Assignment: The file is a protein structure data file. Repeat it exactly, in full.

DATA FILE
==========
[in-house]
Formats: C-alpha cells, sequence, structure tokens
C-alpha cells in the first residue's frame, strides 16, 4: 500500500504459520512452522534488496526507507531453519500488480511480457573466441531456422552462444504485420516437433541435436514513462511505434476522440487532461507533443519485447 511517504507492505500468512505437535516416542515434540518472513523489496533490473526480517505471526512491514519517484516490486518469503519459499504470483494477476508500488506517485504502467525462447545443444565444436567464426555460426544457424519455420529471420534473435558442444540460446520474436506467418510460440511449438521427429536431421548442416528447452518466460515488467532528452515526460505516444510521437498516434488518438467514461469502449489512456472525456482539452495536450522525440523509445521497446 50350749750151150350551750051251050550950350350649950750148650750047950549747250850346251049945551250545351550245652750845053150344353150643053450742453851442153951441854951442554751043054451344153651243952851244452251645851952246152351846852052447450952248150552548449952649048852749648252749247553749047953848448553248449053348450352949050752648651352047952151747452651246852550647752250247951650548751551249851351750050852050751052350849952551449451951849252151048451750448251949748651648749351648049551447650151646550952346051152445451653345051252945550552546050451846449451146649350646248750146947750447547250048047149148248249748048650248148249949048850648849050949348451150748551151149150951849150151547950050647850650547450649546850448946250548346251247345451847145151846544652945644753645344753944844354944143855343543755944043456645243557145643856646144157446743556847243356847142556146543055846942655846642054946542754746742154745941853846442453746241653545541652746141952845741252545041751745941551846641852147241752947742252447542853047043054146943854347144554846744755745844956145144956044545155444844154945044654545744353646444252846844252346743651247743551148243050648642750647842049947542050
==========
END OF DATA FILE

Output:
[in-house]
Formats: C-alpha cells, sequence, structure tokens
C-alpha cells in the first residue's frame, strides 16, 4: 500500500504459520512452522534488496526507507531453519500488480511480457573466441531456422552462444504485420516437433541435436514513462511505434476522440487532461507533443519485447 511517504507492505500468512505437535516416542515434540518472513523489496533490473526480517505471526512491514519517484516490486518469503519459499504470483494477476508500488506517485504502467525462447545443444565444436567464426555460426544457424519455420529471420534473435558442444540460446520474436506467418510460440511449438521427429536431421548442416528447452518466460515488467532528452515526460505516444510521437498516434488518438467514461469502449489512456472525456482539452495536450522525440523509445521497446 50350749750151150350551750051251050550950350350649950750148650750047950549747250850346251049945551250545351550245652750845053150344353150643053450742453851442153951441854951442554751043054451344153651243952851244452251645851952246152351846852052447450952248150552548449952649048852749648252749247553749047953848448553248449053348450352949050752648651352047952151747452651246852550647752250247951650548751551249851351750050852050751052350849952551449451951849252151048451750448251949748651648749351648049551447650151646550952346051152445451653345051252945550552546050451846449451146649350646248750146947750447547250048047149148248249748048650248148249949048850648849050949348451150748551151149150951849150151547950050647850650547450649546850448946250548346251247345451847145151846544652945644753645344753944844354944143855343543755944043456645243557145643856646144157446743556847243356847142556146543055846942655846642054946542754746742154745941853846442453746241653545541652746141952845741252545041751745941551846641852147241752947742252447542853047043054146943854347144554846744755745844956145144956044545155444844154945044654545744353646444252846844252346743651247743551148243050648642750647842049947542050